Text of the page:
Nobel Peace Prize lecture 2014: Kailash Satyarthi

Tasneem Jamal

Author
Kailash Satyarthi

Published in The Ploughshares Monitor Volume 36 Issue 1 Spring 2015

Kailash Satyarthi is the architect of the Global March against Child Labor. He founded or led the Global Campaign for Education and Goodweave. He is the Chair of the International Center on Child Labor and Education. The co-winner of the 2014 Nobel Peace Prize, he delivered the complete version of this edited lecture in Oslo on December 10, 2014.

I refuse to accept that all the temples and mosques and churches and prayer houses have no place for the dreams of our children. I refuse to accept that the world is so poor, when just one week of global spending on armies is enough to bring all of our children into classrooms. I refuse to accept that all the laws and constitutions, and the judges and the police are not able to protect our children. I refuse to accept that the shackles of slavery can ever be stronger than the quest for freedom.

I REFUSE TO ACCEPT.

I am privileged to work with many courageous souls who also refuse to accept. We have never given up against any threat and attack, and we will never. Undoubtedly, progress has been made in the last couple of decades. The number of out-of-school children has been halved. Child mortality and malnutrition have been reduced, and millions of child deaths have been prevented. The number of child labourers in the world has been reduced by a third. Make no mistake, great challenges still remain.

Friends, the biggest crisis knocking on the doors of humanity today is intolerance.

We have utterly failed in imparting an education to our children. An education that gives the meaning and objective of life and a secure future. An education that builds a sense of global citizenship among the young people. I am afraid that the day is not far when the cumulative result of this failure will culminate in unprecedented violence that will be suicidal for humankind.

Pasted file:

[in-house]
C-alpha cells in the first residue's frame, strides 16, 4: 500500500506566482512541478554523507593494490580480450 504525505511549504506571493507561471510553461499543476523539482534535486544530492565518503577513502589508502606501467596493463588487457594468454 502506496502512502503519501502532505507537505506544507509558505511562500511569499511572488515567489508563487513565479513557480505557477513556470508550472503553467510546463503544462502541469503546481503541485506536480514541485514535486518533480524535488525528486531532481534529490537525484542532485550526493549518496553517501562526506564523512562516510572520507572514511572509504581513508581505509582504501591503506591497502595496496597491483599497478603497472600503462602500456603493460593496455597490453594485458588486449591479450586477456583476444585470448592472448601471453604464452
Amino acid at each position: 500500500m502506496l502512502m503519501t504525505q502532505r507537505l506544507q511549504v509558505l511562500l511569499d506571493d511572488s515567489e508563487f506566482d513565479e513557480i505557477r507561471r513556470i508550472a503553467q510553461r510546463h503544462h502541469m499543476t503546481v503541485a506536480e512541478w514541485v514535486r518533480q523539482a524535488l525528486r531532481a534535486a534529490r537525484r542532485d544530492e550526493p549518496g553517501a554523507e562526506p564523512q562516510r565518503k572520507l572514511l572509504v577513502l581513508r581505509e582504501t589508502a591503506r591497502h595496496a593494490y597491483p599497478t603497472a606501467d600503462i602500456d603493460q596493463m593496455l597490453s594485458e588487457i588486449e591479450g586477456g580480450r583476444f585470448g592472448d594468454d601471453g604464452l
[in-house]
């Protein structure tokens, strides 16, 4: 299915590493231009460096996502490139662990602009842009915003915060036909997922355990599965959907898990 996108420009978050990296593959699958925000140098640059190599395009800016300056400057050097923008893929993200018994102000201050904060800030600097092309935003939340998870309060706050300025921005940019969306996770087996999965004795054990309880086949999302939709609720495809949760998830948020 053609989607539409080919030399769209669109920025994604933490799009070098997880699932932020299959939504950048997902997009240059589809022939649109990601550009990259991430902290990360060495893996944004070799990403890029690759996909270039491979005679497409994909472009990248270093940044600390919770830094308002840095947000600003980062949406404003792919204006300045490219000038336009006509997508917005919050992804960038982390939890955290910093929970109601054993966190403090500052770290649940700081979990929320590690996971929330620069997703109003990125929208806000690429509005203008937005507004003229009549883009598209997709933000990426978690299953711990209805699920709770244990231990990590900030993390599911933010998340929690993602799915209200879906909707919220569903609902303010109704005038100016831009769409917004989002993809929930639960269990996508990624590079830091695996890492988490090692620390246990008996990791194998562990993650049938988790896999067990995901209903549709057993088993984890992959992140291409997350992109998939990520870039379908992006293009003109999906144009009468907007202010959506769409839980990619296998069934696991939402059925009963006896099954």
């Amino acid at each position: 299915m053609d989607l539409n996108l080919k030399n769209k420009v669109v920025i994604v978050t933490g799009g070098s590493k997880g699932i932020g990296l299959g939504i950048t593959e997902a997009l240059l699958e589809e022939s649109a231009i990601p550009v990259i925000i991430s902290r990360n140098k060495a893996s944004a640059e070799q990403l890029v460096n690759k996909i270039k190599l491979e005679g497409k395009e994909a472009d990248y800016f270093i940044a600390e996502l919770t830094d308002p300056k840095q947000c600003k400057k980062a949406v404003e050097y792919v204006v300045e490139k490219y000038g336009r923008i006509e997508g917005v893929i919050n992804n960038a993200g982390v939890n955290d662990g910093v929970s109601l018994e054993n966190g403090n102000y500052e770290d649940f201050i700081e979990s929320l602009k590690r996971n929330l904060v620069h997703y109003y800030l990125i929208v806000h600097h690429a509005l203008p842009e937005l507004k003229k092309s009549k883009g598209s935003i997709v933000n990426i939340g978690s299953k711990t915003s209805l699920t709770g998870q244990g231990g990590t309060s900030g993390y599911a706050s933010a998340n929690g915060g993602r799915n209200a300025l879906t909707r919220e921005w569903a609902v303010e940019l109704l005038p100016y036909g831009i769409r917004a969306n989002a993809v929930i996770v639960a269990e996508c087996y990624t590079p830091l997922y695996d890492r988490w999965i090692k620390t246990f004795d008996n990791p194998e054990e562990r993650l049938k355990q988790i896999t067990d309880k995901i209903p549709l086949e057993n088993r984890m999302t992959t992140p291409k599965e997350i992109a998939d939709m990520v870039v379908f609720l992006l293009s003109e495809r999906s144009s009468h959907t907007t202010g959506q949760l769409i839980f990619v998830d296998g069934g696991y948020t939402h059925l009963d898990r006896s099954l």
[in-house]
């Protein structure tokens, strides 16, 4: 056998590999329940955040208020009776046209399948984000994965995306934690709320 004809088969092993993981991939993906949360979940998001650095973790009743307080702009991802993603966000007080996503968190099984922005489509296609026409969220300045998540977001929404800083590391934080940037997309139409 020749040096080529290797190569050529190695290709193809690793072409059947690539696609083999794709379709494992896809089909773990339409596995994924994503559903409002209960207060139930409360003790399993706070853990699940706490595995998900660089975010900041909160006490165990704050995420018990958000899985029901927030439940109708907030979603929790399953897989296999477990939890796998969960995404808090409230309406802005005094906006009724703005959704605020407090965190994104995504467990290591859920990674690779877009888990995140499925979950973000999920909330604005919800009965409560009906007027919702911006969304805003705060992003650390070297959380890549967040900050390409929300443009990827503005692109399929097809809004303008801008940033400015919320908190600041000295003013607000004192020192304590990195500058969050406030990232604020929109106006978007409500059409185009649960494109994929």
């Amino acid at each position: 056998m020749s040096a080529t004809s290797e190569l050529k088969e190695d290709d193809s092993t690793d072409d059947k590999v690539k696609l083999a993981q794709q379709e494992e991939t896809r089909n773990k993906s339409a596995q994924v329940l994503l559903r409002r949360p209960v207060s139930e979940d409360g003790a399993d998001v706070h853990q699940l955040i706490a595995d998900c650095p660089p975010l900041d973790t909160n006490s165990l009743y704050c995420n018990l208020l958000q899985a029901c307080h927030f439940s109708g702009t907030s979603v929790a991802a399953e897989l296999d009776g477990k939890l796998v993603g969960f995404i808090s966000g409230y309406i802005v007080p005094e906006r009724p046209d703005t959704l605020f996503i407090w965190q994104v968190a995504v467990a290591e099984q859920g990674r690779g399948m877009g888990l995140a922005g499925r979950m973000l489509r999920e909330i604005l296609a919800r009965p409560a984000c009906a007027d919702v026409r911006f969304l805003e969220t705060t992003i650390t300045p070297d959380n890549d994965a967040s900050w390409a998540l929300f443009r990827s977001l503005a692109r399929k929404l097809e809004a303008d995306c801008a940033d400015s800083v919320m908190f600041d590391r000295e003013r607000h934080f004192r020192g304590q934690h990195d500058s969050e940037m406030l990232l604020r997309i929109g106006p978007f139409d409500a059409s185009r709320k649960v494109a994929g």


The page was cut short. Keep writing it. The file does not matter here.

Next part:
Yet, young people like Malala are rising up everywhere and choosing peace over violence, tolerance over extremism, and courage over fear.

Solutions are not found only in the deliberations in conferences and prescriptions from a distance. They lie in small groups and local organizations and individuals, who confront the problem every day, even if they remain unrecognized and unknown to the world.

Eighteen years ago, millions of my brothers and sisters in 103 countries marched across 80,000 kilometres. And a new international law against child labour was born. We have done this.

You and I live in the age of rapid globalization. We are connected through high-speed Internet. We exchange goods and services in a single global market. Each day, thousands of flights connect us to every corner of the globe.

But there is one serious disconnect. It is the lack of compassion. Let us inculcate and transform the individual’s compassion into a global movement. Let us globalize compassion. Not passive compassion, but transformative compassion that leads to justice, equality, and freedom.

Mahatma Gandhi said, “If we are to teach real peace in this world…we shall have to begin with the children.” I humbly add, let us unite the world through the compassion for our children.